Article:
Car Painting

What are the top painting technologies commonly used in the automobile industry?

The paint on your vehicle determines its first impression.The automobile industry uses a variety of painting technologies to apply coatings to vehicles. The gloss, colour, volume of the body, etc. are all factors that help figure out what technology is chosen for painting. Some of the most common technologies that are used in painting automobiles include:

1. Electrostatic spraying:

In this method of painting, the paint particles are positively charged from the paint gun and the vehicle body is grounded or negatively charged. This technology uses the electrostatic effect to attract paint particles to the surface of the vehicle, resulting in an even and efficient coating. The positively charged paint particles repel each other creating an even and fine layer of paint. Once the surface is sufficiently coated the negative charge of the surface weakens and paint particles move towards the uncoated sides. Compared to conventional methods of spraying, electrostatic spraying has higher efficiency and lower production time. It is more useful in reaching corners and crevices. Also, it is more beneficial in painting tubular parts. 

2. Powder coating:

This technology uses a dry powder paint made of a thermosetting or thermoplastic polymer that is applied electrostatically to the surface of the vehicle and then cured under heat to create a thick well-defined coat. This results in a hard and durable finish that is resistant to chipping, cracking, and fading. It does not need a solvent and hence no VOCs (Volatile Organic Compounds) are released into the atmosphere. It averts problems like running and sagging, allowing a tougher finish than the conventional paint. The curing time is relatively faster than liquid paints, especially when using UV-cured powder castings.

3. Robot-assisted painting:

This technology uses robots to apply paint to vehicles, resulting in a more consistent and efficient coating. Various companies worldwide are manufacturing industrial robotic painting systems. They provide detailed surface painting and are predominantly used for painting interiors. Also, otherwise unreachable corners on the exterior are painted using paint robots. Paint robots facilitate multicolour painting by exactly replicating intricating designs onto the vehicle bodies. It improves sustainability and removes the need for masking materials and ventilation. Also, time and cost savings are considerably high compared to conventional paint jobs.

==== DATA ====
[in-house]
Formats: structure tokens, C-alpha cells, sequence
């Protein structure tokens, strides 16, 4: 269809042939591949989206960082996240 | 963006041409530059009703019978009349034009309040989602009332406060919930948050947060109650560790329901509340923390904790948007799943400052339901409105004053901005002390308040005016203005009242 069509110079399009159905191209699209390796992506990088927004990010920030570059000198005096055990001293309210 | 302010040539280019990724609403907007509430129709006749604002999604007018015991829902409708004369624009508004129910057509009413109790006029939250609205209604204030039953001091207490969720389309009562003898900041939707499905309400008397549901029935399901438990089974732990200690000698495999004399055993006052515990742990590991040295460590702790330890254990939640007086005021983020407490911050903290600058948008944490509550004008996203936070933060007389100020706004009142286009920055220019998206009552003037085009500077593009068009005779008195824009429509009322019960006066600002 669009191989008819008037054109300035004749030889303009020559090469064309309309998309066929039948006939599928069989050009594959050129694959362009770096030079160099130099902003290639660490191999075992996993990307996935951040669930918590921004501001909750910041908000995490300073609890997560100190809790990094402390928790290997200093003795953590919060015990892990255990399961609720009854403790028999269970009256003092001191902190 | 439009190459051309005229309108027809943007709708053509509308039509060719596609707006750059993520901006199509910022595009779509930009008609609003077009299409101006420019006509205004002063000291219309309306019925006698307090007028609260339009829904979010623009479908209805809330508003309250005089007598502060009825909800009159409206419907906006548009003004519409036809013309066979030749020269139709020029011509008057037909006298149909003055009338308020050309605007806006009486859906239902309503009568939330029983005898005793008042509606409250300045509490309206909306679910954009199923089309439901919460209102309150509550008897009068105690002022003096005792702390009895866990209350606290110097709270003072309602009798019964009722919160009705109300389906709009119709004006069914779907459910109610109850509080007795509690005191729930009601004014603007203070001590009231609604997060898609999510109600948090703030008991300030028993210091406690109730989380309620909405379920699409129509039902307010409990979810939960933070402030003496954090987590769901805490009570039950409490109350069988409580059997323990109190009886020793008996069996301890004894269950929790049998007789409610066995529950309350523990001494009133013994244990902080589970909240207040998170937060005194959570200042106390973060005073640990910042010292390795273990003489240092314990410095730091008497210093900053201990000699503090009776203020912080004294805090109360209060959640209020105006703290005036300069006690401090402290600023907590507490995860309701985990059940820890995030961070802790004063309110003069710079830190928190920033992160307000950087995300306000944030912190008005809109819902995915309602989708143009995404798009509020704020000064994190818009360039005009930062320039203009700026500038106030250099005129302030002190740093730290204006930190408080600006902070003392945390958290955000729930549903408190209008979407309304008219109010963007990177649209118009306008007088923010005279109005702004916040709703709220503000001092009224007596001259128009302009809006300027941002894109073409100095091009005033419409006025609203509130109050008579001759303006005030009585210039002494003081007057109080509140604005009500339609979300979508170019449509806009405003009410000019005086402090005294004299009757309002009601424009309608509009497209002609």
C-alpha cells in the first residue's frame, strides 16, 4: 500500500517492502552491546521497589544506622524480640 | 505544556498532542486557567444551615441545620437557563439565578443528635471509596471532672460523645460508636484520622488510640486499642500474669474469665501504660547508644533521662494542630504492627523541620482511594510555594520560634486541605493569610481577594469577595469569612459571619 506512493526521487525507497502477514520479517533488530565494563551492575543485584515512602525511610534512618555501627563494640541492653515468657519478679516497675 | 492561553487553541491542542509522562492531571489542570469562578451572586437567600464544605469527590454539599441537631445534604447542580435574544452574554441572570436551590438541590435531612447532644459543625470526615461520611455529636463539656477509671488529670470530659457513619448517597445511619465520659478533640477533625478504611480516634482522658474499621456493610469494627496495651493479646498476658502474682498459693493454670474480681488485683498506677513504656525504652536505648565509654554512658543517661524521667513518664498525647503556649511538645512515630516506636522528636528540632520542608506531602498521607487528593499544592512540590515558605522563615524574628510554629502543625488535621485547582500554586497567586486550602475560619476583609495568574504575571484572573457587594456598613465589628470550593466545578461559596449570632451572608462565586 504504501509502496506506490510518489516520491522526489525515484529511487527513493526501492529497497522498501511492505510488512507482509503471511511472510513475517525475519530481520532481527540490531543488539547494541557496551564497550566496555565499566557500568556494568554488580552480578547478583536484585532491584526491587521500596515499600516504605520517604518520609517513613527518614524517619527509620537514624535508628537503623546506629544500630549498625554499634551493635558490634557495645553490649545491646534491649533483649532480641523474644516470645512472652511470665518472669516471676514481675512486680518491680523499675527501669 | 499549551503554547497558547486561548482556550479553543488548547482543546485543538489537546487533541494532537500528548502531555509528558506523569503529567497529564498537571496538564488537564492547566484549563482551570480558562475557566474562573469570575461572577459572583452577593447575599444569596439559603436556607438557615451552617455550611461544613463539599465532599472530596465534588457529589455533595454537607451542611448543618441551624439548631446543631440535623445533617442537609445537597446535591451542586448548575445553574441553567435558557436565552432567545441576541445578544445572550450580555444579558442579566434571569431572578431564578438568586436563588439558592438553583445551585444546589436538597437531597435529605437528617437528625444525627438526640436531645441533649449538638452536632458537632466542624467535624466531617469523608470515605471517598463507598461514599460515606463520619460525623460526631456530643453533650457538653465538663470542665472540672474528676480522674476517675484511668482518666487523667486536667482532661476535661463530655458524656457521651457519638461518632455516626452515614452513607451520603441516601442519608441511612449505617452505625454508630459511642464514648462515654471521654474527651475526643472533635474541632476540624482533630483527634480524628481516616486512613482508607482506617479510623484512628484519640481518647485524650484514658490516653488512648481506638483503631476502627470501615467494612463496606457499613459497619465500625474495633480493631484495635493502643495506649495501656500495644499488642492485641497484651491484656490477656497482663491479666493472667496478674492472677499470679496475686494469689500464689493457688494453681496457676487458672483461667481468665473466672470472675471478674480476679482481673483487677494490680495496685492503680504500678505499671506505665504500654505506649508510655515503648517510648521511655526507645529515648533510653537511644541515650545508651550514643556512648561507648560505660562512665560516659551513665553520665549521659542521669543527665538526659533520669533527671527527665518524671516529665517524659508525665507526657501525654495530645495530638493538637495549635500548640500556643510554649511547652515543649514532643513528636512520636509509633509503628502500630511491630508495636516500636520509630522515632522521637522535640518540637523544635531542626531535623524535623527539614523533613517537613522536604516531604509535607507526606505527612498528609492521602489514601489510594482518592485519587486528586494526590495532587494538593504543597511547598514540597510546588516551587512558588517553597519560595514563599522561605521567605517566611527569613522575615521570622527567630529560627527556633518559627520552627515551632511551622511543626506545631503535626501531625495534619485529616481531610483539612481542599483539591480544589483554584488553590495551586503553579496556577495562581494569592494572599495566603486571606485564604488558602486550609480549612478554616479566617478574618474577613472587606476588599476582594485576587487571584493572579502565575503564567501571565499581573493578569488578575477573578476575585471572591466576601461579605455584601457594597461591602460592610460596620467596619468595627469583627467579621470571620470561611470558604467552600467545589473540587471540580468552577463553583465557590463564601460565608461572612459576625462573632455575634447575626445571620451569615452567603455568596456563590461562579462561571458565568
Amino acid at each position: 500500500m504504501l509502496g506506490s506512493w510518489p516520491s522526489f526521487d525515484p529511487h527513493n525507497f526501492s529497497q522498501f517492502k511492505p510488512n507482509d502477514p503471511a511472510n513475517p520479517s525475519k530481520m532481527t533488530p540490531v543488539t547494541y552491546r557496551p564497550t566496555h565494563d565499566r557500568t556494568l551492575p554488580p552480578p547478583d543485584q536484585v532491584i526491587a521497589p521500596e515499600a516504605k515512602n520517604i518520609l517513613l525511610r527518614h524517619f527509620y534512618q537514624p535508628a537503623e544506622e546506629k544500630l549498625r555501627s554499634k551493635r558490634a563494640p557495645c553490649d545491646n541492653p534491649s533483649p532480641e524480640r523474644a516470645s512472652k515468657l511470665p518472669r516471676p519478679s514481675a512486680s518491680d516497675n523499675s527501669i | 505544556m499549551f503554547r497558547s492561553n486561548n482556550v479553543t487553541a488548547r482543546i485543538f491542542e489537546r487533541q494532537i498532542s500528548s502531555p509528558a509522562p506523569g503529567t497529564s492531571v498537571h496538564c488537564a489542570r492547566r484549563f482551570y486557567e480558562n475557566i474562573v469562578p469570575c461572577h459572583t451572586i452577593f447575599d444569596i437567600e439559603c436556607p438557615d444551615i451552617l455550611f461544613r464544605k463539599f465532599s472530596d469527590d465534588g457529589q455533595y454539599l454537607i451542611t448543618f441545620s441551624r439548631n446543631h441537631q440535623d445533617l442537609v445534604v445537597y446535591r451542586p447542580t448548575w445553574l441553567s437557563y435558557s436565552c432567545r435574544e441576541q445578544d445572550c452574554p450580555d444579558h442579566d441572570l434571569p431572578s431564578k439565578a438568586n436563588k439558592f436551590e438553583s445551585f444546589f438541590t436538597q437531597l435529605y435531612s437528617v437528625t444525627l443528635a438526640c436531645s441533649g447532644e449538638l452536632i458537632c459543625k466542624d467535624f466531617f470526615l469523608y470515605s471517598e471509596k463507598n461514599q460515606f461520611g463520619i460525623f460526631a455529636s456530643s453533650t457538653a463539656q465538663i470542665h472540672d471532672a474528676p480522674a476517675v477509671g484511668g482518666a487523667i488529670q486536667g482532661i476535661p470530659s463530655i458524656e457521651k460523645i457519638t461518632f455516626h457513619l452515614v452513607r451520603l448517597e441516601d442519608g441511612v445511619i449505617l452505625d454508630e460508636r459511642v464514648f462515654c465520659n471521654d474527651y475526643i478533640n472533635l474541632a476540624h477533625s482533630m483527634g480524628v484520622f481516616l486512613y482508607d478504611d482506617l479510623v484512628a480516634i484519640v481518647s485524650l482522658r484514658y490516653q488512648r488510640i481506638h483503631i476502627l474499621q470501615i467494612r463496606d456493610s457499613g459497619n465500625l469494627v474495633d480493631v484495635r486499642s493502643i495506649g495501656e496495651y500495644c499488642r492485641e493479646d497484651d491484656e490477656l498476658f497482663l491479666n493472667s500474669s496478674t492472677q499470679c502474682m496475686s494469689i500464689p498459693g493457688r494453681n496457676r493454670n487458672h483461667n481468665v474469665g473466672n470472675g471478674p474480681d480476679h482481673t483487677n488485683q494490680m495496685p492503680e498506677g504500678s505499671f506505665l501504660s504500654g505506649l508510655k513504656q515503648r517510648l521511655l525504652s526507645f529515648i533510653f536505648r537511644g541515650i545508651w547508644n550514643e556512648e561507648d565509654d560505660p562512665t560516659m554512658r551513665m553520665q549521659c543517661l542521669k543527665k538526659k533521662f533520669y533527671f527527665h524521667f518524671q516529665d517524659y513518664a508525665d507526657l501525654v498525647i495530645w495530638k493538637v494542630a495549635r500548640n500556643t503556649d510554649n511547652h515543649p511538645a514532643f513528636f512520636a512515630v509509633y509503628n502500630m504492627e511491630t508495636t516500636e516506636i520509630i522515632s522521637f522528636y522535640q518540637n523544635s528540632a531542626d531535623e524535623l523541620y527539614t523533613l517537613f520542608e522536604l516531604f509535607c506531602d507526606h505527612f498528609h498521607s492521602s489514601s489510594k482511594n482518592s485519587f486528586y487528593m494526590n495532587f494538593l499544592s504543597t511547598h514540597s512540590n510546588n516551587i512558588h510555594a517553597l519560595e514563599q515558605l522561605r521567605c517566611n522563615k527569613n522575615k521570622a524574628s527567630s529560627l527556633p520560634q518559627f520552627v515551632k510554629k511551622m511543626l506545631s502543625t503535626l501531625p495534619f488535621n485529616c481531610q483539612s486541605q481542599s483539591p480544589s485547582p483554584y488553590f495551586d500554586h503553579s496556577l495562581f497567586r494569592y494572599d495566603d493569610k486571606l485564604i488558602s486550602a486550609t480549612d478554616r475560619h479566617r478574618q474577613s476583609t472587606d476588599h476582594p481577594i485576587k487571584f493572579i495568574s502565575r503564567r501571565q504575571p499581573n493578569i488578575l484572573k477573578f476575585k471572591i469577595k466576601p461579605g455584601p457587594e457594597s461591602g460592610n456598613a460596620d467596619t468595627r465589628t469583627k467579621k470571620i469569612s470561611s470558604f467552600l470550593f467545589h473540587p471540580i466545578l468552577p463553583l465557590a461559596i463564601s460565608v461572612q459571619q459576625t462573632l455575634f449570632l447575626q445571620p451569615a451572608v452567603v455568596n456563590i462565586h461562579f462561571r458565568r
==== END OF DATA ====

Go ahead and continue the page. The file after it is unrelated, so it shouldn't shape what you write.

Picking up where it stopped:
4. Waterborne painting:

This technology uses water-based paint, which is less toxic and more environmentally friendly than traditional solvent-based paint. It doesn’t release many VOCs or HAPs (Hazardous Air Pollutants) and contains fewer toxins. It is less flammable and hazardous allowing a safer and eco-friendly work environment for the workers. Using waterborne paints is economically attractive because it cuts the cost of additives and thinners. It also lasts longer and the leftovers can be stored for a longer time compared to solvent-based paints. Waterborne paints provide a glossy finish and protect the vehicle against corrosion while providing a durable coat.

5. Spray painting:

This technology uses compressed air to atomize paint and apply it to the surface of the vehicle. It typically involves using a spray gun to apply paint in a fine mist, which is then dried and cured to create a smooth and even finish. The process may include prepping the car's surface by sanding and cleaning it, masking off areas that should not be painted, and applying a primer before the final paint coat. This method usually uses conventional solvent-based paints that are insensitive to the coat under them and is more durable. It is not affected by the humidity and can cover the irregularities underneath quicker compared to water-based paints. It contains a considerable amount of toxins and can release various VOCs and HAPs.

6. Cathodic electrodeposition (CED):

This technology uses an electrochemical process to deposit paint on the surface of the vehicle. The charged particles from the paint emulsion are deposited on the electrode when a potential difference is created. It is often used as a primer coat in the automobile industry. It provides a corrosion-resistant paint job with good adhesion and uniform coat thickness. It is suitable for painting hollow parts that may be big or small and parts with complex geometry. It is an economical painting method that can be used along with a waterborne, powder or solvent-based top coat.

7. UV-cured painting:

This technology uses ultraviolet light to cure the paint, resulting in a hard, durable finish that is resistant to chipping, cracking, and fading. UV-curing dries the paint quicker, hence improving productivity. It is a cost-efficient method that saves time and improves production time. UV-cured painting gives high quality and durable finish. It can be applied to heat-sensitive parts. Headlights, reflective housings, gaskets, wheels, etc. can all be painted using UV-cured paint. 

It’s worth noting that the choice of technology depends on the specific needs of the manufacturer, such as the size and shape of the components, the production volume, and the final finish required. The painting method chosen also determines the cost, downtime and longevity of the paint job.